I call myself a Software Engineer and a Maker. During the days I like to hack on embedded systems of all shapes or sizes. Currently I am employed by Zenseact to make autonomous driving real.
Having worked on systems running Yocto Linux and the Android Open Source Project (AOSP) I am very passionate about software architecture and clean code being the enablers for high quality, reusability, and maintainability. Consequently, I incorporate this mindset and principles into my way of working as I believe they are fundamental for agility and effectiveness.
Usually I spend my evenings on open source projects which I blog about on https://platis.solutions
My favorite ones revolve around IoT, robotics and handheld gadgets where I love to develop the entire product stack. Hardware-wise, this includes everything from the PCB to the physical case around the electronics and software, from the embedded firmware to the cloud.
Additionally, I teach the DIT112 course on Systems Development at the University of Gothenburg, where students learn how to create a system composed of both software and hardware components in regards to development, requirements handling, testing and quality assurance; all that, in an agile manner.
Using open source paradigms to teach system development
Developing a system comprised of both software and hardware components comes with its extra set of challenges. Hardware gets delayed, the team that works closer to the electronics has to sync with the ones hacking on the cloud or the app, arguments erupt over unilateral assumptions about how things should be, etc. On the other hand, it is particularly rewarding seeing your efforts materialized in a physical form and the customers naturally interacting with your precious device.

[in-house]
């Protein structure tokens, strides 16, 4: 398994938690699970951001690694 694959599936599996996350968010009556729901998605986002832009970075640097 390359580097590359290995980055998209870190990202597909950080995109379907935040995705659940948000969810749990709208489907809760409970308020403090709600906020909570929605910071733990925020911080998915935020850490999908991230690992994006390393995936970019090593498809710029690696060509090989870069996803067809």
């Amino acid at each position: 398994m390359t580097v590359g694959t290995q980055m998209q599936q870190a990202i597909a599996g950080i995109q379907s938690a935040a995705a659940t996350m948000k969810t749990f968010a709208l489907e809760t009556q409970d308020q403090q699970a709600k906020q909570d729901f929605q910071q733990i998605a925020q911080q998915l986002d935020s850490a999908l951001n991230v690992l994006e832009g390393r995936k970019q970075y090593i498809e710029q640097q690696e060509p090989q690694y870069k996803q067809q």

Software Engineering students at the University of Gothenburg, as part of their compulsory curriculum, are offered a course on systems development. They work in teams and are given a small robot development platform with the task to create a multitier product around it. They are inexperienced, with different availability, priorities and expectations, but full of creativity.
How do we teach them to avoid the common pitfalls we witness in the industry? How do we facilitate collaboration between individuals engaged in separate parts of the system? How do we inspire them to establish a repeatable, well-defined development process? How do we convince them to build a robust and valuable system with the discipline of an engineer along with the freedom of an artist?
In this talk, we are going to illustrate how we address these issues through the adoption of best practices common in open source projects and organizations. Combined with freely available tools, we enable and inspire the students to follow industrial standards and eventually produce better engineers for the future.